The emergence of brothels throughout the country has led to young women being lured from the rural areas to the big cities with promises of lucrative jobs only to be turned into sex slaves.
The Hawks police unit warned of the trend which was uncovered through the fight against human trafficking. Hawks spokesperson Brigadier Hangwani Mulaudzi urged parents to be vigilant and to keep an eye on their children's electronic devices to ensure they don't become victims.
"We are alerting parents and communities about issues of human trafficking, issues of brothels that we have now uncovered. We are seeing children moving from rural areas and brought to urban areas then forced into sex trade," he said.
"A new trend is developing where parents buy children gadgets but they don't monitor them. The predators also use the very same gadgets and are able to hack into them to entice them with jobs to lure them to their operations," Mulaudzi warned.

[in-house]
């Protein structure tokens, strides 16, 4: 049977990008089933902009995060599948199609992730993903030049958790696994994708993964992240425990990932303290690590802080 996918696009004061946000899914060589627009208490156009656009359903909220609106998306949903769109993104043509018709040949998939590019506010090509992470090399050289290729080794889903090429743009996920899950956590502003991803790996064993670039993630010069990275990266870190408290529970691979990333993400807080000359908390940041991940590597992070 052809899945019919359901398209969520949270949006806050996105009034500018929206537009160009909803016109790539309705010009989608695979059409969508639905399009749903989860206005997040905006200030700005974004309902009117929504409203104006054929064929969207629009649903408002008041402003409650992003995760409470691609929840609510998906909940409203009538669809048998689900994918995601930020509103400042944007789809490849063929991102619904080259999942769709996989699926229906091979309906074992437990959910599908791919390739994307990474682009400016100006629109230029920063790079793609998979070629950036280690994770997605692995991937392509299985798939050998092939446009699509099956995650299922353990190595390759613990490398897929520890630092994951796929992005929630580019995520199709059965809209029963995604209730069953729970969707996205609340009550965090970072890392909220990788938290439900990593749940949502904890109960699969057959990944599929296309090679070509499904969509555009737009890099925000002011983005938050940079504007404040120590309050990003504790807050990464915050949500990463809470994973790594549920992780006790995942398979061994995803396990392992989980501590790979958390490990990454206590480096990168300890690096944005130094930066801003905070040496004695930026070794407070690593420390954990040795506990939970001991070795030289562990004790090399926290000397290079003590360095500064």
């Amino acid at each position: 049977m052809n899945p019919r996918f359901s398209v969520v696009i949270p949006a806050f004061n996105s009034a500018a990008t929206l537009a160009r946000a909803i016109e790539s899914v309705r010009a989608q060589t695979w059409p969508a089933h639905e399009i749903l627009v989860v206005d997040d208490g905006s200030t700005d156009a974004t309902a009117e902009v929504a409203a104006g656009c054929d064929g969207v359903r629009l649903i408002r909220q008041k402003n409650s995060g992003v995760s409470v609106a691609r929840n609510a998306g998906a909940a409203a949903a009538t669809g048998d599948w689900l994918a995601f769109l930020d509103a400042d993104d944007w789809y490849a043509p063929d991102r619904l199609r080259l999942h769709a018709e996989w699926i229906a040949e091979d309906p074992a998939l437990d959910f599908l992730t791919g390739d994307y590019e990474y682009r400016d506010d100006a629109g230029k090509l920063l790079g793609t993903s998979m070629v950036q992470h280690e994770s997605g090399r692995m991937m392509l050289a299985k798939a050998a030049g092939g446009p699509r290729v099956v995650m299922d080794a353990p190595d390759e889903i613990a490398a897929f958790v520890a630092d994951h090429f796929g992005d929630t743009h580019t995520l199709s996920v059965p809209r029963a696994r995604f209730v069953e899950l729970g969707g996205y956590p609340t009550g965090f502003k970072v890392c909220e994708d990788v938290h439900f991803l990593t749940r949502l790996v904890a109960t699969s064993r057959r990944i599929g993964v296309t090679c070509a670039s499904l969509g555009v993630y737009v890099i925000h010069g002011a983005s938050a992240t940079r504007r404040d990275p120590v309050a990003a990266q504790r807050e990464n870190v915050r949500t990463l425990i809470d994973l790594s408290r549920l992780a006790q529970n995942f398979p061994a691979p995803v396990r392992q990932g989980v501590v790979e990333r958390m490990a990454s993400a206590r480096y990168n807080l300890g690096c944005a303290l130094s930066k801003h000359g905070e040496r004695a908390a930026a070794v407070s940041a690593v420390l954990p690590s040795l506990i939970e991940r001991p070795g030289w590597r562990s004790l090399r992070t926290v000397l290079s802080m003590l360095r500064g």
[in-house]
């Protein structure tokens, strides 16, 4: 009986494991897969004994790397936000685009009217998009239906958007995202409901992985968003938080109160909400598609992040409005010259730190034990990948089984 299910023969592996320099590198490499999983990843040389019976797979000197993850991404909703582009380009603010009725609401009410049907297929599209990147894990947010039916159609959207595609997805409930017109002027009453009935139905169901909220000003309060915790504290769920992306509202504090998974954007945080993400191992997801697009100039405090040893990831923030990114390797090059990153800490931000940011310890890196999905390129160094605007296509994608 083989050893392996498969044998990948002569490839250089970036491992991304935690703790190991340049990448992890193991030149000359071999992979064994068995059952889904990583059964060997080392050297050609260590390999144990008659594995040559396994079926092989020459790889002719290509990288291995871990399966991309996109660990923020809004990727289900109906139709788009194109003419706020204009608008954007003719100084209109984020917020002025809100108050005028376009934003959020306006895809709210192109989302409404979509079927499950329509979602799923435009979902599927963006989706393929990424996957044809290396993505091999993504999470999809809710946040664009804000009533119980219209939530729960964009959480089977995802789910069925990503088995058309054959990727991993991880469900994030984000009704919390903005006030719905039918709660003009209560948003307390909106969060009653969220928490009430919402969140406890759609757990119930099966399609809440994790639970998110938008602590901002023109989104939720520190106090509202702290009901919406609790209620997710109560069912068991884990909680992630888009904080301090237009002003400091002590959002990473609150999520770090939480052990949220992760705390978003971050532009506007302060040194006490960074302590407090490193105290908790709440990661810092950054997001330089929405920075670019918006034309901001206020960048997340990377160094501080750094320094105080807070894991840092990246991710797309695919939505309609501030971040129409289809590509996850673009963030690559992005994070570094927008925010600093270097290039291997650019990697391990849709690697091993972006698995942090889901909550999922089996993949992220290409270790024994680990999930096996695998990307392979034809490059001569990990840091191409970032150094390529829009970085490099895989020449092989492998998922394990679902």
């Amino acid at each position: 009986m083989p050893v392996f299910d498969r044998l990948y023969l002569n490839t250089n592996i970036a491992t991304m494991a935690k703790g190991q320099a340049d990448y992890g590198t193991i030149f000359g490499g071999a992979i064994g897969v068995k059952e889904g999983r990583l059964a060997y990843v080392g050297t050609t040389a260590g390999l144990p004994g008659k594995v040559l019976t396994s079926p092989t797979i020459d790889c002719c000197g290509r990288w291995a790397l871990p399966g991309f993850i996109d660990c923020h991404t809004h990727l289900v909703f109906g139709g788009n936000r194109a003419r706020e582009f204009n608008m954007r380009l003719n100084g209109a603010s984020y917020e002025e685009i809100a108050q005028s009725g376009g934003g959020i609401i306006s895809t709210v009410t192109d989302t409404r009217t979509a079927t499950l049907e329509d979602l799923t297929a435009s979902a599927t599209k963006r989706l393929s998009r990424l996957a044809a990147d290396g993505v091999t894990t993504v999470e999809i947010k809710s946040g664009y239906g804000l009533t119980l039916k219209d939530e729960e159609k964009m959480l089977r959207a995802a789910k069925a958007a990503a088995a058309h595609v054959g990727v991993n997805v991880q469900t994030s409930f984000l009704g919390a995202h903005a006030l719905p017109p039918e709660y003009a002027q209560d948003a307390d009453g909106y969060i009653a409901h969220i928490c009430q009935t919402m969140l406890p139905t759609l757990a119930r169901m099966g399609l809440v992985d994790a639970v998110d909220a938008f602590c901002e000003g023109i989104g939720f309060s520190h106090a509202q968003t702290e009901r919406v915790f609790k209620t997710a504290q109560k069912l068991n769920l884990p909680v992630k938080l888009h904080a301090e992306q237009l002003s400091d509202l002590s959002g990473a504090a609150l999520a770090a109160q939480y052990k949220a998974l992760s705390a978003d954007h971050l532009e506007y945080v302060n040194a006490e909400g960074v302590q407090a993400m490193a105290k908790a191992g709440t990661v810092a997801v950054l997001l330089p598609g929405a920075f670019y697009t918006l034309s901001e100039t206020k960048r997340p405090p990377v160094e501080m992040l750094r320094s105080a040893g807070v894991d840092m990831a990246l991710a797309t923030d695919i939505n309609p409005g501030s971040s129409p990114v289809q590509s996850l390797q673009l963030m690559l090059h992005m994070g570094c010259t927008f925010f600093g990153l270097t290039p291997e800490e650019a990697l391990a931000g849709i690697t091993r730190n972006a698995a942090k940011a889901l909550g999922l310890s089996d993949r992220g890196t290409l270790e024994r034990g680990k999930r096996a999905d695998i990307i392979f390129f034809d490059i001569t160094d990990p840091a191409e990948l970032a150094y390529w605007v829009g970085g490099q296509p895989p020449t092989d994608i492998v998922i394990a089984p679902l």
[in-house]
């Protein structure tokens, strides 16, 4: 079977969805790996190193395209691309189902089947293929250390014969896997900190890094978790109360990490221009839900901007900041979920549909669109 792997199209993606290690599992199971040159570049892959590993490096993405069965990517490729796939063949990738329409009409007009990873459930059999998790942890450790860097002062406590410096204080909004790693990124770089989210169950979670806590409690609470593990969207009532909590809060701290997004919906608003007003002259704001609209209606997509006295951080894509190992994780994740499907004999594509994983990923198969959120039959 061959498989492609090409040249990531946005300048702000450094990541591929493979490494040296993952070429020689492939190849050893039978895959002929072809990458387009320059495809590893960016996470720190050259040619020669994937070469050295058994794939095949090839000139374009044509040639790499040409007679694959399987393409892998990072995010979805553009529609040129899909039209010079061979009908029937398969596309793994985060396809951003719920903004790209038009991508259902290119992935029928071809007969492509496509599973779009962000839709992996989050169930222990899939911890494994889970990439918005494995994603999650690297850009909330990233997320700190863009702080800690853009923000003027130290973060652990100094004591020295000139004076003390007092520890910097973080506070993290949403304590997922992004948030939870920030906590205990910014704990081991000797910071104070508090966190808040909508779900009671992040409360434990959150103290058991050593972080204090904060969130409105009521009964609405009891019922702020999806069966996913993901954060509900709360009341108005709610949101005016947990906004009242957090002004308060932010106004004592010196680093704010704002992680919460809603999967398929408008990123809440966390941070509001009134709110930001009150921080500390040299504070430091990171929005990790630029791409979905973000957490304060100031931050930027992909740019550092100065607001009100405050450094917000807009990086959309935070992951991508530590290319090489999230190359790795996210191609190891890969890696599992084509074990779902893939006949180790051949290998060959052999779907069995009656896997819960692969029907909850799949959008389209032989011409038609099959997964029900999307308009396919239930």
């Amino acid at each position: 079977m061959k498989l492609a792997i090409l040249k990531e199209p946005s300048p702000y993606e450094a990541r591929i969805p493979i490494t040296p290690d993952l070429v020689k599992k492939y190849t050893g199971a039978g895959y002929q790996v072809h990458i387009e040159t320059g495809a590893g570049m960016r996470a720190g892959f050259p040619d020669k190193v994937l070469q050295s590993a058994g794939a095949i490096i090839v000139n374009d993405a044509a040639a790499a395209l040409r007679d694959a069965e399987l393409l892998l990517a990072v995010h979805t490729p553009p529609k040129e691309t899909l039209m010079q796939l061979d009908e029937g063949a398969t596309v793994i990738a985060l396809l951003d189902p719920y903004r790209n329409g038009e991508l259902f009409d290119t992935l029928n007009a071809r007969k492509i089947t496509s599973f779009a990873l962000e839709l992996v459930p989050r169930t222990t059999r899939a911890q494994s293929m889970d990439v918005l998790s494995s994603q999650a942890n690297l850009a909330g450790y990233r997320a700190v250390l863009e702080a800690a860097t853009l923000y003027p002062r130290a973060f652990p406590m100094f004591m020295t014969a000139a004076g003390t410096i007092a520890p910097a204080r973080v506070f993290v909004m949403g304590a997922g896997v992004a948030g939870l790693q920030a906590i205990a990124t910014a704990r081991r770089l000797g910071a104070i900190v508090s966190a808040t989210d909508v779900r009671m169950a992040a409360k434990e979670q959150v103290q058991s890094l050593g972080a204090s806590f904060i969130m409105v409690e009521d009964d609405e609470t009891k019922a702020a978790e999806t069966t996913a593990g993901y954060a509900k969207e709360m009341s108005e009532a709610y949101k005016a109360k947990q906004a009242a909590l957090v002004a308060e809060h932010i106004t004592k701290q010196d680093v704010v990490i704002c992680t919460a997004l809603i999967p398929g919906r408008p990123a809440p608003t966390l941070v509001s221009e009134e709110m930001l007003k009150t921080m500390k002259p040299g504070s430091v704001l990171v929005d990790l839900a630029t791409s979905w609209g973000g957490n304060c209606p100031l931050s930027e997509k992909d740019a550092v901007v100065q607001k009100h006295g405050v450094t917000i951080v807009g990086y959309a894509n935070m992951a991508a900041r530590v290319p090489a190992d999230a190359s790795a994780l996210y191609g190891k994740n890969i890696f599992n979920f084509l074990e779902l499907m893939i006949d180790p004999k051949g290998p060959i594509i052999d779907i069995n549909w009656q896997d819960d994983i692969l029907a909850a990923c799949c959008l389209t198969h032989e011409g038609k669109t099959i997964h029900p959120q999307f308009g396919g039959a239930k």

In recent months the elite crime-fighting unit has unearthed and shut down brothels throughout the country. Earlier in December the Hawks shut down a brothel in Kimberly, which had been operating for two years in the upmarket area of Royldene.
After a tip-off, the Hawks closed down a brothel in Klerksdorp and 26 women aged from 14 to 37 were rescued; police found 19 men on the premises.
Mulaudzi appealed to parents to ensure they know what is going on with their children's electronic life.
"Parents are buying the gadgets over the festive season and we want them to be aware of the dangers," he said. "We have one billion people using the internet at one time, so it's critical that we spread this message during the festive season when they're very active and we ensure our children are safe all the time."